BEFORE A BENCH OF THE APPEALS CHAMBER
Judge Antonio Cassese, Presiding
Judge Haopei Li
Judge Saad Saood Jan
Mrs. Dorothee de Sampayo Garrido-Nijgh
3 June 1997
IN THE CASE OF DRAGAN OPACIC DECISION ON APPLICATION FOR LEAVE TO APPEAL
Counsel for the Applicant
Ms. Branislava Isailovic
In an application dated 30 May 1997, and filed in the Registry on the same day, Dragan Opacic, a witness in the Tadic case (IT-94-1-T), detained at the Tribunal pursuant to Rule 54 of the Rules of Procedure and Evidence, seeks to appeal the Decision of the Trial Chamber rendered on 27 May 1997 ordering that he be remanded to the authorities of the Republic of Bosnia and Herzegovina.
The application does not state the Rule of the Tribunal pursuant to which the appeal is made. It is readily apparent, however, that the applicant does not have standing to appeal to the full Appeals Chamber, since, according to Article 25 of the Statute, "The Appeals Chamber shall hear appeals from persons convicted by the Trial Chambers or from the Prosecutor ..."; the applicant has not been convicted by the Trial Chamber nor may he appeal on behalf of the Prosecutor.
The only course open is, therefore, to treat the applicants motion as an application for leave to appeal pursuant to Rule 72 of the Rules of Procedure and Evidence, which reads in petinent part:
(A) After the initial appearance of the accused, either party may move before a Trial Chamber for appropriate relief or ruling. Such motions may be written or oral, at the discretion of the Trial Chamber.
(B) The Trial Chamber shall dispose of preliminary motions in limine litis and without interlocutory appeal, save
(ii) in other cases where leave is granted by a bench of three Judges of the Appeals Chamber, upon serious cause being shown, within seven days following the impugned decision.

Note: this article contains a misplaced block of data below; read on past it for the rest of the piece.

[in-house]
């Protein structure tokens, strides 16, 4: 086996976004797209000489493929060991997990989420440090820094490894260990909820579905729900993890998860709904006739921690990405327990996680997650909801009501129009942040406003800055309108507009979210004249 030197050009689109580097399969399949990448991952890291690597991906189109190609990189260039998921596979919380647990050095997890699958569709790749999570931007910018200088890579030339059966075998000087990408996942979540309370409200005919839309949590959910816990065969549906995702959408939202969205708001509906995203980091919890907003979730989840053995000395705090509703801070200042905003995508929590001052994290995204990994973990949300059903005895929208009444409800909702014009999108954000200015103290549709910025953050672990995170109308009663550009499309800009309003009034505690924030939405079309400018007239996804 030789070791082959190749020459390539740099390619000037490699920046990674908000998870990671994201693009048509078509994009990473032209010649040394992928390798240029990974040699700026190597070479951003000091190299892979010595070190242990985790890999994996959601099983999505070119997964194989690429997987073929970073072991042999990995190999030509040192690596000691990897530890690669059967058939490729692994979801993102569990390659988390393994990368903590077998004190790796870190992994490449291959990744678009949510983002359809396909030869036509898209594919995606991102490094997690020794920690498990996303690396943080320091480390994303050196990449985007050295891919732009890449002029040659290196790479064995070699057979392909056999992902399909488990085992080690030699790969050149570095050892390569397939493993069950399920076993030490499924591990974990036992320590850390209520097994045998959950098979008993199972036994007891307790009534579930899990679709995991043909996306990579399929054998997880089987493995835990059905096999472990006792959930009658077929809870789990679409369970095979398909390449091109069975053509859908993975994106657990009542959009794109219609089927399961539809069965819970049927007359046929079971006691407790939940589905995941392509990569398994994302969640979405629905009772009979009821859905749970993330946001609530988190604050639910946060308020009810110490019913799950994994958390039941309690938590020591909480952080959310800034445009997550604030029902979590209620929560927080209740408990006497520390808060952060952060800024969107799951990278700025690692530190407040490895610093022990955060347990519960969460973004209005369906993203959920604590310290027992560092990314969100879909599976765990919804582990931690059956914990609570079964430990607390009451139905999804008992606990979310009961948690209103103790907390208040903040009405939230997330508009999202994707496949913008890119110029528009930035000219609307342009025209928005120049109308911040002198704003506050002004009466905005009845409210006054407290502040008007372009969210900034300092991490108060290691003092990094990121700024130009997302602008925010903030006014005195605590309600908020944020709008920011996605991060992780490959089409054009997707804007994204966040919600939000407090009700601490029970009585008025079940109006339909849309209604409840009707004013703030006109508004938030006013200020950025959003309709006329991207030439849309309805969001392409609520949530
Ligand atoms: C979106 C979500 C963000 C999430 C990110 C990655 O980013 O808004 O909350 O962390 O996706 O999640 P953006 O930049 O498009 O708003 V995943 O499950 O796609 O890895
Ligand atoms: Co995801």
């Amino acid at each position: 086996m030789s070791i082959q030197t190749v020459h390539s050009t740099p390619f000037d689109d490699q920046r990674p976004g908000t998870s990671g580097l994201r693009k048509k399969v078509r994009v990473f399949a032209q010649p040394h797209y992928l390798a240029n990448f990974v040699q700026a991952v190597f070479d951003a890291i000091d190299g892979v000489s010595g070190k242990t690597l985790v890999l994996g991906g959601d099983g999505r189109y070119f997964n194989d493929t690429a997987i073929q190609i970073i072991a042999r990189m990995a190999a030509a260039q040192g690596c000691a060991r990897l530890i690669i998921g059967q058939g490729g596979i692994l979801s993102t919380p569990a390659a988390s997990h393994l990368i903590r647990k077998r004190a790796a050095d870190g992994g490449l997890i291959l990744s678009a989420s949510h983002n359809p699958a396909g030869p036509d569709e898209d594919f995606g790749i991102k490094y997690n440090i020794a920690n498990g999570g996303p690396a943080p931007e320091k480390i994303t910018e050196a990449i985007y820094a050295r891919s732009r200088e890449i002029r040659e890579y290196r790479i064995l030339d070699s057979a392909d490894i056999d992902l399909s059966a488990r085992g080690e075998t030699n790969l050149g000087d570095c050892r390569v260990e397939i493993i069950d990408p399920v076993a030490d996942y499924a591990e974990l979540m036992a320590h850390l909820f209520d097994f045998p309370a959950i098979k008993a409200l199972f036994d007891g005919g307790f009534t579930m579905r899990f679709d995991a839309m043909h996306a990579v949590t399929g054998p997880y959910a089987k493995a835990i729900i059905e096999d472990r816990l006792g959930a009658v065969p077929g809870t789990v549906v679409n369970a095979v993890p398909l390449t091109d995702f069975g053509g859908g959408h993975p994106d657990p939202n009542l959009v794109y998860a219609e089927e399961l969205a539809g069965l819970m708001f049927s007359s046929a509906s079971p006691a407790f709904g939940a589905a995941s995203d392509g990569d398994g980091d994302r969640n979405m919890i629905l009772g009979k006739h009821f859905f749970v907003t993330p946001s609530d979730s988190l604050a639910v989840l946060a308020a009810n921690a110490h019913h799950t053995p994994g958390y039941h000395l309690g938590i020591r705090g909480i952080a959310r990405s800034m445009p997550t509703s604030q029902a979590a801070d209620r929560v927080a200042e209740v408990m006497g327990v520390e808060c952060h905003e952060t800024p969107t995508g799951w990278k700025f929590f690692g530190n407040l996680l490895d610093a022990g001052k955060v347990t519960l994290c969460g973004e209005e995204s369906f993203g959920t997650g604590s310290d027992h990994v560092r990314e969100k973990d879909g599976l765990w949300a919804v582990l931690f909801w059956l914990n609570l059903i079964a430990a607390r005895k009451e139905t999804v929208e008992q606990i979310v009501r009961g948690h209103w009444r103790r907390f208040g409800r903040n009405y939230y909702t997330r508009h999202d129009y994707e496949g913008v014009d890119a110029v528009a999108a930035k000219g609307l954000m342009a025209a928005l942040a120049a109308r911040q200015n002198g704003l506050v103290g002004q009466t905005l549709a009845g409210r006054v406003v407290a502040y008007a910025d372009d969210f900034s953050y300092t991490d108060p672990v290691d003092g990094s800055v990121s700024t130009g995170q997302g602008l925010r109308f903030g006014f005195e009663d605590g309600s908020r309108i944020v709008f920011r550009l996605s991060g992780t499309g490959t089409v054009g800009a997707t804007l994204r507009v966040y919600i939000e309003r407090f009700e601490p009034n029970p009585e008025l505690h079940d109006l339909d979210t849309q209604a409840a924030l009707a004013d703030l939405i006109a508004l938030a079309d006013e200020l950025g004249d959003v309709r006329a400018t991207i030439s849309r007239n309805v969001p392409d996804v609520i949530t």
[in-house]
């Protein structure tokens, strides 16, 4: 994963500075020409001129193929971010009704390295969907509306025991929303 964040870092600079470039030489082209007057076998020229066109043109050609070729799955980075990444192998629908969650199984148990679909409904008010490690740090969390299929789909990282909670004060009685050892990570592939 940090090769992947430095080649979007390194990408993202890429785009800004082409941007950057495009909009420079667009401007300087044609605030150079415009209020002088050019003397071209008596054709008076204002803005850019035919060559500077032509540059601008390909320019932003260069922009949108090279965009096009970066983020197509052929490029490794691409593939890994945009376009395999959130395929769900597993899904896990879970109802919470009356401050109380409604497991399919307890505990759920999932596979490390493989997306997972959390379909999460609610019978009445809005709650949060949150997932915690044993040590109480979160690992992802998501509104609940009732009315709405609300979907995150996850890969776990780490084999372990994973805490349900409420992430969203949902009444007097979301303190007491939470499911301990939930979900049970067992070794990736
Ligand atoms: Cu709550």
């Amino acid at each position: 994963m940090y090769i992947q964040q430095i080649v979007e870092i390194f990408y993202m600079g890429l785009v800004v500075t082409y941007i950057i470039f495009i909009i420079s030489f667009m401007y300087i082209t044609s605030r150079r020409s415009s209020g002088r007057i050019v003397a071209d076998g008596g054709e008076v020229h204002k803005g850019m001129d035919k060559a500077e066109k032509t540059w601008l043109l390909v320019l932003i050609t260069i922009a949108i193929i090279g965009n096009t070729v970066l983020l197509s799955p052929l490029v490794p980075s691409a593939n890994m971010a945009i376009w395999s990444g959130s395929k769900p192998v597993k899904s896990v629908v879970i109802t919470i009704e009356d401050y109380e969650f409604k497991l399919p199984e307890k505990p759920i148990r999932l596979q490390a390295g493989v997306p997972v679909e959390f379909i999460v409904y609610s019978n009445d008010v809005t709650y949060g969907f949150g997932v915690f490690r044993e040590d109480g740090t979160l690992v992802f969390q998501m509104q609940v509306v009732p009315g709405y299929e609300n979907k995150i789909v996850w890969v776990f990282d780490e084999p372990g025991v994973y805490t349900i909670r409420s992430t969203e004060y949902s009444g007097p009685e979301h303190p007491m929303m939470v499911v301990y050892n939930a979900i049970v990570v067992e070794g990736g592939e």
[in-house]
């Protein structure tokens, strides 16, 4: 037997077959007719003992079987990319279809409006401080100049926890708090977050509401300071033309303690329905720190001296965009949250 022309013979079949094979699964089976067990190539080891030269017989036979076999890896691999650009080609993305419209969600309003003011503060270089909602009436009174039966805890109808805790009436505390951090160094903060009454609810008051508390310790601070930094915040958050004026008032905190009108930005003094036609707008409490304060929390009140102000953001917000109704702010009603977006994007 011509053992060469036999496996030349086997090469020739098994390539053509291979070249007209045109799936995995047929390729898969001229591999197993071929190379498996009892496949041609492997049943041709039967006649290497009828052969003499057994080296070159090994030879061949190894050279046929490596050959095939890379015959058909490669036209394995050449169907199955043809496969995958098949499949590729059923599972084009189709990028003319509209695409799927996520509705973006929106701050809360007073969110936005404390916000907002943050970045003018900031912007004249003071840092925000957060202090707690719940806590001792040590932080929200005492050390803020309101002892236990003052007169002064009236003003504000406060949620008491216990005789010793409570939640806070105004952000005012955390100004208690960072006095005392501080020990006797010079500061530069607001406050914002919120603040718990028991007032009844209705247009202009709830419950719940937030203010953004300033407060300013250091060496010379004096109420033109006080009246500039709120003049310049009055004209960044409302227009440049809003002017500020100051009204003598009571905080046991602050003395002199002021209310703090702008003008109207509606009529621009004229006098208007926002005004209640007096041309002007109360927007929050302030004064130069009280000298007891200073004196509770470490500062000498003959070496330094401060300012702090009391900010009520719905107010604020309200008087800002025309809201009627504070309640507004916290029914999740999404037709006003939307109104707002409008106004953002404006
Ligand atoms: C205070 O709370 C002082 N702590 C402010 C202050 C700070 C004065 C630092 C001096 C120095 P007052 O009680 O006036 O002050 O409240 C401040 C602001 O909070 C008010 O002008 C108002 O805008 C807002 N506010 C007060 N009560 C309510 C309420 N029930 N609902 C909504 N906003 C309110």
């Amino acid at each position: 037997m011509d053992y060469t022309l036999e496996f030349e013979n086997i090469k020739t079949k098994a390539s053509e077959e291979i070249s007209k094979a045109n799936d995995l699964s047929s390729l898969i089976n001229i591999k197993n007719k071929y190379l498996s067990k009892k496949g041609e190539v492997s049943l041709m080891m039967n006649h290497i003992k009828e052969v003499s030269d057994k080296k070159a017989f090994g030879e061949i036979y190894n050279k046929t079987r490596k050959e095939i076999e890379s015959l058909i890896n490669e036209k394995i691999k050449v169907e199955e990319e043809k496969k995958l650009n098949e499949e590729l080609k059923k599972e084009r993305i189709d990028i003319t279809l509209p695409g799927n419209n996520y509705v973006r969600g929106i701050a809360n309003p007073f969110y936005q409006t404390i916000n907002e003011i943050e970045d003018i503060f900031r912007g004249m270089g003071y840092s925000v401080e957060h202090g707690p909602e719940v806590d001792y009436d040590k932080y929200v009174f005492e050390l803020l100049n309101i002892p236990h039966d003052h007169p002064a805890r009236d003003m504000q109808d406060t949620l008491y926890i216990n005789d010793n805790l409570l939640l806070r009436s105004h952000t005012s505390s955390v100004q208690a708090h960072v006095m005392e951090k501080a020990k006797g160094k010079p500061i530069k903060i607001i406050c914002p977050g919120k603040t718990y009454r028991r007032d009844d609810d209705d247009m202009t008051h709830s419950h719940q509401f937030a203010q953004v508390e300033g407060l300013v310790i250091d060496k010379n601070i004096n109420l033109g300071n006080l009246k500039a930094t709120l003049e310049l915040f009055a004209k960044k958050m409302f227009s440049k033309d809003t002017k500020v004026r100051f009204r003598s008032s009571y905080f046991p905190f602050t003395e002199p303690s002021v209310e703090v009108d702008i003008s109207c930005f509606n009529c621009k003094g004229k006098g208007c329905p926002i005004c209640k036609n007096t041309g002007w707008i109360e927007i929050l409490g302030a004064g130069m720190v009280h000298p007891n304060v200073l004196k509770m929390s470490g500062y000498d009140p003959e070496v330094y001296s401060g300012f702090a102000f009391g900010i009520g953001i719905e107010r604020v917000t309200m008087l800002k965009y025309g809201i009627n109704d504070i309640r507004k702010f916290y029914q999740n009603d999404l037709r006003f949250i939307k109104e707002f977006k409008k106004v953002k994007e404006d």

On the basis of the above, a Bench of the Appeals Chamber has been constituted, in the interests of justice, to consider the present application.
On even the most cursory examination of the application, however, it is clear that the applicant equally lacks standing to invoke Rule 72 of the Rules of Procedure and Evidence. Rule 72 applies to preliminary motions filed by "either party". The term "party" is defined in Rule 2 of the Rules of Procedure and Evidence as "The Prosecutor or the accused". The detained witness, Dragan Opacic, who has not been indicted, being neither the Prosecutor nor the accused, is therefore not a party. Accordingly he has no standing to invoke Rule 72.
If this view of the matter appears overly legalistic, any other ruling would open up the Tribunals appeals procedures to non-parties - witnesses, counsel, amicus curiae, even members of the public who might nurse a grievance against a Decision of the Trial Chamber. This could not be. The Tribunal has a limited appellate jurisdiction which categorically cannot be invoked by non-parties.
In this connection, the Bench would further request the Registrar not to seize the Appeals Chamber in future of putative appeals which are lodged by non-parties, nor to pay the costs of such applications, including the present application.
The Bench of the Appeals Chamber,
For the above reasons,
Pursuant to Rule 72(B)(ii) of the Rules of Procedure and Evidence,
REJECTS the application of Applicant Dragan Opacic for leave to appeal the Decision of 27 May 1997.
CERTIFIES that the defence costs of the present application were not reasonably incurred and therefore requests the Registrar not to reimburse the sums so incurred,
DONE in English and French, the English text being authoritative.
Dated this 3rd day of June 1997
At The Hague
[Seal of the Tribunal]